Courage with a Capital C is found to be an outstanding trait in this week's Interesting Person. Carl Patrick Priddy had been mentioned as a wheel-chair gardener, but gardening is not his only activity. At the moment he is living alone and managing very well. His wife, Mrs. Callie V. Priddy, fell while meeting him at the front door of their house a few weeks ago and suffered a broken hip. Her health was not the very best even before the accident, and she has been a patient at Jackson General Hospital but has now been transferred to Jackson Specialty Hospital. He hopes she will be able to come home in about two weeks. They have no children.
Meanwhile he carries on at home alone but with the help of good neighbors. His breakfast is cooked by Catholic Sisters who live nearby. Other neighbors lend assistance in every way possible. Mr. and Mrs. Roy Neisler offered, in fact insisted that he move into their home while Mrs. jjriddy was hospitalized, but He wanted to stay at home. His hospital-type bed is equipped with a trapeze, ropes -and pulleys, a contraption he designed and constructed himself. He plans to make one equally useful for Mrs. Priddy when she is able to come home. He gets out of bed alone, but when he goes riding with relatives he uses a sliding board.
Because of a diabetic condition, he lost a leg in 1970, then two years ago he lost the other one. The stumps which quiver and twitch often cause pain, and he evens feels "phantom pain" in the toes and feet which are no longer there. This is a phenomenon which amputees describe as extreme suffering. Mrs. Priddy is a diabetic too and in addition has a heart ailment. They have been married 50 years. Mr. Priddy's grandfather, the late George Priddy, was one of the first settlers at Luray. His father was Bert Priddy. Carl grew up around Luray and Jackson. He has one sister, Mrs. Ruth Mosse, who lives in Chillicothe, 111., and has relatives in Jackson and Memphis. Rex Pope of Lexington is a cousin.
While living in Jackson, Mr. Priddy worked for Morgan Lumber Company and built houses, working as a carpenter with various contractors. He also ran a grocery store on East Chester Street in Jackson. A gall bladder operation which kept him in the hospital 38 days as well as other health problems caused him to sell his business and move to Lexington in 1969. Utilizing his carpenter training he reworked the house he owned here on Second St. He installed storm windows and now has an easy to heat, comfortable home.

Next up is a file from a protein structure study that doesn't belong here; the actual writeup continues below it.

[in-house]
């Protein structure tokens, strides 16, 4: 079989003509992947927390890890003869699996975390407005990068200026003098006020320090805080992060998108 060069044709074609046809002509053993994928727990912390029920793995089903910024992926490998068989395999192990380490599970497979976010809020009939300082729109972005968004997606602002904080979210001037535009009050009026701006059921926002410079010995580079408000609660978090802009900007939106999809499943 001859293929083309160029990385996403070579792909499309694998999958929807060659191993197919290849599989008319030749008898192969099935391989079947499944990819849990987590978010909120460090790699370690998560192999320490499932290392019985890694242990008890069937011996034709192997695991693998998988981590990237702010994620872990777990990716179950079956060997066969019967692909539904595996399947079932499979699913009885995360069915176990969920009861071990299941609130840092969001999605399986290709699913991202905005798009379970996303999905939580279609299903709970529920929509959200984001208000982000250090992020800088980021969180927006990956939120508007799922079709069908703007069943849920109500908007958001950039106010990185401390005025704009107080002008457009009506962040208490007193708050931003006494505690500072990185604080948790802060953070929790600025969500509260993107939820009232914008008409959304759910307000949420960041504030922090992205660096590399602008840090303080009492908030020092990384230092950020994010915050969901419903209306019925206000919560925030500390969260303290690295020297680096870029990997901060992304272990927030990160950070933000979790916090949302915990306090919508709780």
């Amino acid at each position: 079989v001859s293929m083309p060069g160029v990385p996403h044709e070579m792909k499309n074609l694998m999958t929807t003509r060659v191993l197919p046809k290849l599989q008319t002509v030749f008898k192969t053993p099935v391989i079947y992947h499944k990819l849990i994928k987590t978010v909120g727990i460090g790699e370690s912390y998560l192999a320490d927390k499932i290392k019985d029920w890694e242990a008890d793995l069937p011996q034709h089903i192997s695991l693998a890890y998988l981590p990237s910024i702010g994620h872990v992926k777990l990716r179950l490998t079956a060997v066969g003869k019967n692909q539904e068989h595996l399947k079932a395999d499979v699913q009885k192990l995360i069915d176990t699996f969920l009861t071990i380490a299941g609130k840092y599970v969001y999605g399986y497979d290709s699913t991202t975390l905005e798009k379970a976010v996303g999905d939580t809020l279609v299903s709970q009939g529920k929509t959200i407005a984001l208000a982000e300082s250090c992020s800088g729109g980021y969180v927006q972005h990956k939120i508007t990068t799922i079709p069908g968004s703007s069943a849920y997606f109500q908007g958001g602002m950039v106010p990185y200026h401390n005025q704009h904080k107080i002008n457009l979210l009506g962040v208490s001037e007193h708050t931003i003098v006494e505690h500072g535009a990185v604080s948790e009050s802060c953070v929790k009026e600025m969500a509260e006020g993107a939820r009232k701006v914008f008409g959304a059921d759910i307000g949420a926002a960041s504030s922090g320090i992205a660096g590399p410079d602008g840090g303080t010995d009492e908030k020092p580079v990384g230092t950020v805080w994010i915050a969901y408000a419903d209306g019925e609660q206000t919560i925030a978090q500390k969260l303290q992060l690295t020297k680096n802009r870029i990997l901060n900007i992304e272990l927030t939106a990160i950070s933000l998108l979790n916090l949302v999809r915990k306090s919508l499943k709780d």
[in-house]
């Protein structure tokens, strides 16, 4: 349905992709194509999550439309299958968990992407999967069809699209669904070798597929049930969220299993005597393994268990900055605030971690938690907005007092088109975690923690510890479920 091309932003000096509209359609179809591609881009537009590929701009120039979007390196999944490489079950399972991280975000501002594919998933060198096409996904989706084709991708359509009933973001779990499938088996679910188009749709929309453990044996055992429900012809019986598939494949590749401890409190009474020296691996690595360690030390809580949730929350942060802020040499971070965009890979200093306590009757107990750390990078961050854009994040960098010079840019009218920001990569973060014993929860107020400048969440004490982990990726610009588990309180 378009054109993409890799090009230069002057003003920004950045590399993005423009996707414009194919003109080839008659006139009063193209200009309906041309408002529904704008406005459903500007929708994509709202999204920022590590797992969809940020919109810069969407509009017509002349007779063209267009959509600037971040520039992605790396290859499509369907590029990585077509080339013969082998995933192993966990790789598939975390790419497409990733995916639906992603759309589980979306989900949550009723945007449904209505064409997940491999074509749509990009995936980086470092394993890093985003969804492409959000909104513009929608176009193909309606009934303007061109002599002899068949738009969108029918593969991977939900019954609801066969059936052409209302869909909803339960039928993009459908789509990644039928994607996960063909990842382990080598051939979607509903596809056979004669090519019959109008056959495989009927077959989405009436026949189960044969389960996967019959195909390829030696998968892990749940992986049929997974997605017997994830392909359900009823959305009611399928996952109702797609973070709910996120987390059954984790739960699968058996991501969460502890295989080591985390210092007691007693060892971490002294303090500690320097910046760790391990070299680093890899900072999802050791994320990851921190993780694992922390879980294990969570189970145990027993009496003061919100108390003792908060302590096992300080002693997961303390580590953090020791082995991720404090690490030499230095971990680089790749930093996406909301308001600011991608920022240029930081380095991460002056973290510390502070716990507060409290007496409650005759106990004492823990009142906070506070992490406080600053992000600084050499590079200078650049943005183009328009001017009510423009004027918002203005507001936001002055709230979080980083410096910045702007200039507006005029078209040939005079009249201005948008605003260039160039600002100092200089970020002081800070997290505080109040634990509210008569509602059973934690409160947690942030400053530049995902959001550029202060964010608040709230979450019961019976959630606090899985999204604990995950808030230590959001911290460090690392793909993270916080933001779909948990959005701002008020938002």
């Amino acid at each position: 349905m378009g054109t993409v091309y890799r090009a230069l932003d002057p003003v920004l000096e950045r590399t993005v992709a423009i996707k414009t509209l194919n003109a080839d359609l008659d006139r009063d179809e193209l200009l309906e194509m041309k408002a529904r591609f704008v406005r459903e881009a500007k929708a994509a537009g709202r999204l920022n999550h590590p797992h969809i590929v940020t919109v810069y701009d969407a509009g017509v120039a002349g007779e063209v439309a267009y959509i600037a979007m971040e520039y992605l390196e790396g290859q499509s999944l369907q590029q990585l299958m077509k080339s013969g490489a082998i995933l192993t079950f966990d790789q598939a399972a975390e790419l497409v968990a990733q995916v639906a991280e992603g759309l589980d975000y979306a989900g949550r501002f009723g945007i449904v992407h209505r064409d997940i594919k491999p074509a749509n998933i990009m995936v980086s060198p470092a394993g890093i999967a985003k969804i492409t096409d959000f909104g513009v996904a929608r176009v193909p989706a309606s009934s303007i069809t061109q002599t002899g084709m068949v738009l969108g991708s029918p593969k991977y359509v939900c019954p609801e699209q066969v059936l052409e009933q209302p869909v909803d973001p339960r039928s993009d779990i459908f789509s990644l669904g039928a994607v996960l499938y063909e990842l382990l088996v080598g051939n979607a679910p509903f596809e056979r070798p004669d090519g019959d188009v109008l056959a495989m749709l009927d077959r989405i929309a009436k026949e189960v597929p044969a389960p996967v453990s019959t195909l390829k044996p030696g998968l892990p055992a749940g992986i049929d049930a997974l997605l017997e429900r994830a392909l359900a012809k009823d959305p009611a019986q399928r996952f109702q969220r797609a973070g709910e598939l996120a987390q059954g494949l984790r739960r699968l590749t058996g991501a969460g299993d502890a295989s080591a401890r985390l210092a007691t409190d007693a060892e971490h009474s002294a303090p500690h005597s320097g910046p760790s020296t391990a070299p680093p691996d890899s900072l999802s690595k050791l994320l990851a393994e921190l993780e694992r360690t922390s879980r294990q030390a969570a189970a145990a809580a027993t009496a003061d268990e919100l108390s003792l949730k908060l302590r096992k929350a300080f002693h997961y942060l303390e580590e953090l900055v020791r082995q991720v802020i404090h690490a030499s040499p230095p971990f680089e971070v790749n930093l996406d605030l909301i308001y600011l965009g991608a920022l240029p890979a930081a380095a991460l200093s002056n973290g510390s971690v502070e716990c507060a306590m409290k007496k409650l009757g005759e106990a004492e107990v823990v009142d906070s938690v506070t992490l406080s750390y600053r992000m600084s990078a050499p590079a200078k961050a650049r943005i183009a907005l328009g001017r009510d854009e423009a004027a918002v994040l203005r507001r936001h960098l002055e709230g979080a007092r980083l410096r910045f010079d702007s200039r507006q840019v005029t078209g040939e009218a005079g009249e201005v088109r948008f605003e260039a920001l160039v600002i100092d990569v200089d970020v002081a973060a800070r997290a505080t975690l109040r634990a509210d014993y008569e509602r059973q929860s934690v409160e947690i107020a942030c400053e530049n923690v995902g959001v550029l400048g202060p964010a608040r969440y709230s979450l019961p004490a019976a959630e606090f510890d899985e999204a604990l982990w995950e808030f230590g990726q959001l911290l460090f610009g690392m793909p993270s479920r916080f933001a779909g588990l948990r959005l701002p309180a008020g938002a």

His garden, which he calls his hobby, is very fertile. He says he has enriched it with 15 or 20 truck loads of cotton bolls and rotted sawdust. He grows cabbage, onions, radishes, lettuce, mustard, okra, tomatoes, beans and bell peppers. At the present time the cabbage is heading, the onions are knee high and the other vegetables are coming right along. He planted it in February this year. When asked if he sold his vegetables, he said no, he just grew them to be neighborly. He enjoys giving a visitor an arm load of onions and radishes. Later it will be tomatoes, beans and peppers. The garden is neat and well kept which is amazing when one considers that he does the work from his wheel chair with a hoe straight on the end. The only concession he makes is having some boys run a tiller for him in the early spring to prepare the ground. Before he lost both legs he worked with a tiller in the garden on an artificial leg. On several occasions he fell to the ground but considerate neighbors came to his rescue. He has strong, well-tanned arms and is a husky looking man of 73. He goes to Wyatt's Grocery nearby and to the Downtown Market a block away for groceries, making the trip safely in his electric wheel chair. For garden work, he uses a non-electric chair.
Neighbors are helpful in bringing food and groceries. He appreciates the concern they show for his well being. His postman, Harold Wilkinson is helpful in bringing stamps and postal cards. Besides his garden Mr. Priddy enjoys reading The Jackson Sun even though he sometimes has to usea a magnifying glass because of weak eyes due perhaps to his diabetes.
He and his wife are Baptists but seldom get to attend church. They do listen to the radio and watch tv. He likes to hear the Bible preached. His outlook on life is a cheerful one. Not a word of complaint was heard. Those of us who have two good legs and get discouraged at times should take a lesson from Carl Priddy.
"An interesting Person" The Lexington Progress May 14, 1980